Thus, Rama, the human seat of consciousness or spirit, gets wedded to a virtual physical body – a process commonly called human incarnation. Once that human being is born in this world, his spirit ceases to dwell in eternal peace and bliss. By its very nature, conflicts necessarily occur in this world and inevitably experienced by that human being. So, he goes to the jungle with Sita. Jungle means the forest of dualities and conflicts of opposites – good vs. evil, reason vs. passions, ordered life vs. deterioration, predator vs. prey, etc. This jungle includes the unpredictable and treacherous terrain within the passion programs in our nature. The associated sufferings and lessons are all meant to jolt and force the progressive evolution of the human mind and spirit within us. That is the purpose and nature of the virtual physical world where we live today.
Ravana represents the “beast” aspect of the human lower mind – the aspect that runs our passion programs, like lust, hate, greed, jealousy, sadness, etc. Ravana abducting Sita, means that our dark passions often hijack our physical body into doing such things as revenge, killing, rape, stalking and other malevolent deeds without regard to the thinking mind’s sober reasoning and careful assessment of adverse consequences of such actions. In that situation, the Rama within us has lost control of the physical body. Fortunately, that Rama will eventually reassert itself and triumph in the end – retaking Sita from Ravana.
Rama, representing the human spirit, accomplishes that rescue through the help of Hanuman the monkey, which represents the human thinking mind. The “thinker” aspect of our human mind, though limited in power while in these lower levels of the mind column, is an important ally of our spirit. It gives us the power of reasoning, compared to the slow-to-develop instincts such as fight or flight.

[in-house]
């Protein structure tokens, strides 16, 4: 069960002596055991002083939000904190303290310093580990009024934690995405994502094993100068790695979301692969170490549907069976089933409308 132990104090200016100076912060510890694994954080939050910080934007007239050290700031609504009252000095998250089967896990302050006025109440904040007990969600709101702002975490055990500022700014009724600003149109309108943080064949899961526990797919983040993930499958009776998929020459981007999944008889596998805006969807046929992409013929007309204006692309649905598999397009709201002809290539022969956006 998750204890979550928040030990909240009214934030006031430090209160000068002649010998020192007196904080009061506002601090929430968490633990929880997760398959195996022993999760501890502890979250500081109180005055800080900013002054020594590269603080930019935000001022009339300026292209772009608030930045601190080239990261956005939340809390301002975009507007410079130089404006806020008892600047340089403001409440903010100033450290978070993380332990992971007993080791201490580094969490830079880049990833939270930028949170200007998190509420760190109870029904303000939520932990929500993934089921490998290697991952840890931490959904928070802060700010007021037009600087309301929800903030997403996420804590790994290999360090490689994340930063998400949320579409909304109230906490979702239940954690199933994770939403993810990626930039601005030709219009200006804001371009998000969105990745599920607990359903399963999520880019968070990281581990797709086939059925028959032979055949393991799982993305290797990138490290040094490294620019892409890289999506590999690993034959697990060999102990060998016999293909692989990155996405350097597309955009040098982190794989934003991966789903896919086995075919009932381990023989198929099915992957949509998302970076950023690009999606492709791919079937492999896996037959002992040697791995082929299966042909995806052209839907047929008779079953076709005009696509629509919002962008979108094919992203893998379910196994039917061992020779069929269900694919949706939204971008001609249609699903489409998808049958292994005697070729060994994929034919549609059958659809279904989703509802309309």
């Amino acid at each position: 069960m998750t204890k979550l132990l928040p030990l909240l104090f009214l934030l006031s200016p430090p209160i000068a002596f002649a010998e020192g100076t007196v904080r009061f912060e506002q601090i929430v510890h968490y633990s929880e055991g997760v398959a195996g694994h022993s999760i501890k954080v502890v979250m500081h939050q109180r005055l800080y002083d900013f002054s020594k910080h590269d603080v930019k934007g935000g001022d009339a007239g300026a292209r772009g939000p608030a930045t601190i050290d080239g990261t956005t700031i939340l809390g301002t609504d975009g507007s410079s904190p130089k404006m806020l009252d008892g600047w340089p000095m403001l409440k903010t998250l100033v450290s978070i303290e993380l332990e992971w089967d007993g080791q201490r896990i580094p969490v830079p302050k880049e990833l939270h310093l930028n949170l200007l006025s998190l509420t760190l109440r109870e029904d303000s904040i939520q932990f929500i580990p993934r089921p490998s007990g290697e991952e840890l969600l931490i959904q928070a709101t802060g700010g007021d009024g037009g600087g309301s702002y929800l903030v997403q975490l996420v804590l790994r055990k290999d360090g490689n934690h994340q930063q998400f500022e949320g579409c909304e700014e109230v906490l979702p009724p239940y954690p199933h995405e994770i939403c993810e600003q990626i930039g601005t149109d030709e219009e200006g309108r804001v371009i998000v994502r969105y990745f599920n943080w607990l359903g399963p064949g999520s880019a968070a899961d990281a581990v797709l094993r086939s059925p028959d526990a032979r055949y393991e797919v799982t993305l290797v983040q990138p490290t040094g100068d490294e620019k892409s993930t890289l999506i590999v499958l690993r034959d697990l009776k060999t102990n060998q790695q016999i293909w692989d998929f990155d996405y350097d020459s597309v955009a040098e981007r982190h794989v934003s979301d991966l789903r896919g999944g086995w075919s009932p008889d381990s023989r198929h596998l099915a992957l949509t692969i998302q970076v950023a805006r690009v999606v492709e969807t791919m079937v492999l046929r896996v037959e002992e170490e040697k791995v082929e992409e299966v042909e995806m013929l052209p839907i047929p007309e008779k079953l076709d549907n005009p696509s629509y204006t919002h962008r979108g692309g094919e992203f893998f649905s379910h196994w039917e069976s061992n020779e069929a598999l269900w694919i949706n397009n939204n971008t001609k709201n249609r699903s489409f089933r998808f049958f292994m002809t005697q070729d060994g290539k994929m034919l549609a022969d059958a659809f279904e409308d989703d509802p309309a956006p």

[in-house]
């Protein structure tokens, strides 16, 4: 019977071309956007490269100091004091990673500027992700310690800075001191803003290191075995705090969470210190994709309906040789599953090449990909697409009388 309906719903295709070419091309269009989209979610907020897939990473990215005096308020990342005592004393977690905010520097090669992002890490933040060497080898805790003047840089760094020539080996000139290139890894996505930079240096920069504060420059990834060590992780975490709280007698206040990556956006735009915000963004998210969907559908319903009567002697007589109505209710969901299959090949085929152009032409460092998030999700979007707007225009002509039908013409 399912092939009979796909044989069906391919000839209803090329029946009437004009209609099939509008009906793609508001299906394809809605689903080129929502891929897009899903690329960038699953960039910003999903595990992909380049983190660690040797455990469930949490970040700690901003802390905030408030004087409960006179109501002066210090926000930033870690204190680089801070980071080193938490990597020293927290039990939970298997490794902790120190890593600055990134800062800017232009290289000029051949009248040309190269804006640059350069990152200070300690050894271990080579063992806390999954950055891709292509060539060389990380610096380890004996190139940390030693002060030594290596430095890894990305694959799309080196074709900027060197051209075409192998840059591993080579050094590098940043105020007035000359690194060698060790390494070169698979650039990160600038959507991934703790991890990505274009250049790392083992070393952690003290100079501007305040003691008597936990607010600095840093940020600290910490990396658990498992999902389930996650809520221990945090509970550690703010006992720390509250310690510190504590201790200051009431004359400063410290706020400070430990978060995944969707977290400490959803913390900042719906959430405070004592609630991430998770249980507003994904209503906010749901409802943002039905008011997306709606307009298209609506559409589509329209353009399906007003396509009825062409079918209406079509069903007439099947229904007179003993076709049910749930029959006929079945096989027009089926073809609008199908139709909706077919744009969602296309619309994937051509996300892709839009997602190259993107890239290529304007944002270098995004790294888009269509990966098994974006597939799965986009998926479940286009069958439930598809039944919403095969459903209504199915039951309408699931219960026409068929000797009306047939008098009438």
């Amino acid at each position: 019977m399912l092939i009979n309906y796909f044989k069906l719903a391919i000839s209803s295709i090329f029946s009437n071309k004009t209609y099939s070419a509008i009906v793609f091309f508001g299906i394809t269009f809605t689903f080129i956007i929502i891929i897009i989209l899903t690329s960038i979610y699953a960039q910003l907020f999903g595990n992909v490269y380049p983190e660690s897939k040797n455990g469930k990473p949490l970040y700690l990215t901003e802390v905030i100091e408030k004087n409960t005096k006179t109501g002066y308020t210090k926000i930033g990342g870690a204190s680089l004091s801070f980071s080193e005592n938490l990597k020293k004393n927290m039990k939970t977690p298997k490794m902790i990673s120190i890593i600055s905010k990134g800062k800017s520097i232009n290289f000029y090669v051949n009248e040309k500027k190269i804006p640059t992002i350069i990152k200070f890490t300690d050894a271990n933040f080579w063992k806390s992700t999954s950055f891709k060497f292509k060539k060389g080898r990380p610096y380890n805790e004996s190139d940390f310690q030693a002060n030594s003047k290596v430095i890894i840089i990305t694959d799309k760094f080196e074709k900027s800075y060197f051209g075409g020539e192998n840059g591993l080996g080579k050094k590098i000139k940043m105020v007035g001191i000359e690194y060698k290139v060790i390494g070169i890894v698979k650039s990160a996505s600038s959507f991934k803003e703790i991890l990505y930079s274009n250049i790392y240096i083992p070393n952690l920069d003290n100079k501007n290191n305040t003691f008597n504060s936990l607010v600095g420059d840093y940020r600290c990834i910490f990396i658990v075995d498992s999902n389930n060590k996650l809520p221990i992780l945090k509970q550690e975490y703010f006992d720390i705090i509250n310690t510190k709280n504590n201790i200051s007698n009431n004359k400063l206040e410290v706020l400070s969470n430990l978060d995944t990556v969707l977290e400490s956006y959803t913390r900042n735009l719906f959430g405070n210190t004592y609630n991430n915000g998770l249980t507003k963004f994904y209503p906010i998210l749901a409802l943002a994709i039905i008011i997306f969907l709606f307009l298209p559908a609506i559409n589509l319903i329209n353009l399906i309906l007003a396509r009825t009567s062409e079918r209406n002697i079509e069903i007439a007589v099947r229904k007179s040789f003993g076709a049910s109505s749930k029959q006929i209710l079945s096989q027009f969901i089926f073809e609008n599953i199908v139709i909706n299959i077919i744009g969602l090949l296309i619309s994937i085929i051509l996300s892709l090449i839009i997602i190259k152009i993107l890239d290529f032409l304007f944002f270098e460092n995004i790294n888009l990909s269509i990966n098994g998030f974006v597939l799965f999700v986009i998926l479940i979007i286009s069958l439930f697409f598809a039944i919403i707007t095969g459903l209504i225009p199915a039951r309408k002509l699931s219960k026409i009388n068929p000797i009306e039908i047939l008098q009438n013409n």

The human mind, though, has the quality of diminished concentration and attention, compared to the higher mind which is free from physical embodiment. This same monkey symbolism is present in the Egyptian Book of the Dead, when the heart of the dead is being weighed using a feather on a balance in the Papyrus of Ani. That monkey has the same meaning — the human thinking mind that was brought down into these depths of the lower mind. The monkey was used for such symbolism because it is perceived by ancients to possess guile and cunning.
I have read once in CNN about the news of a 14-year-old girl who described how innocence was ripped from her by the bombing and fighting in Syria. She said “I discovered how cruel life can be, and how in one second a smile can turn into a tear, peace into war, a friend into an enemy and life into death.” Indeed, war can jolt the human spirit from its stupor. War may help awaken the spirit, mind and consciousness in many people, but for me, I hope we do not have to experience it. It is too much suffering.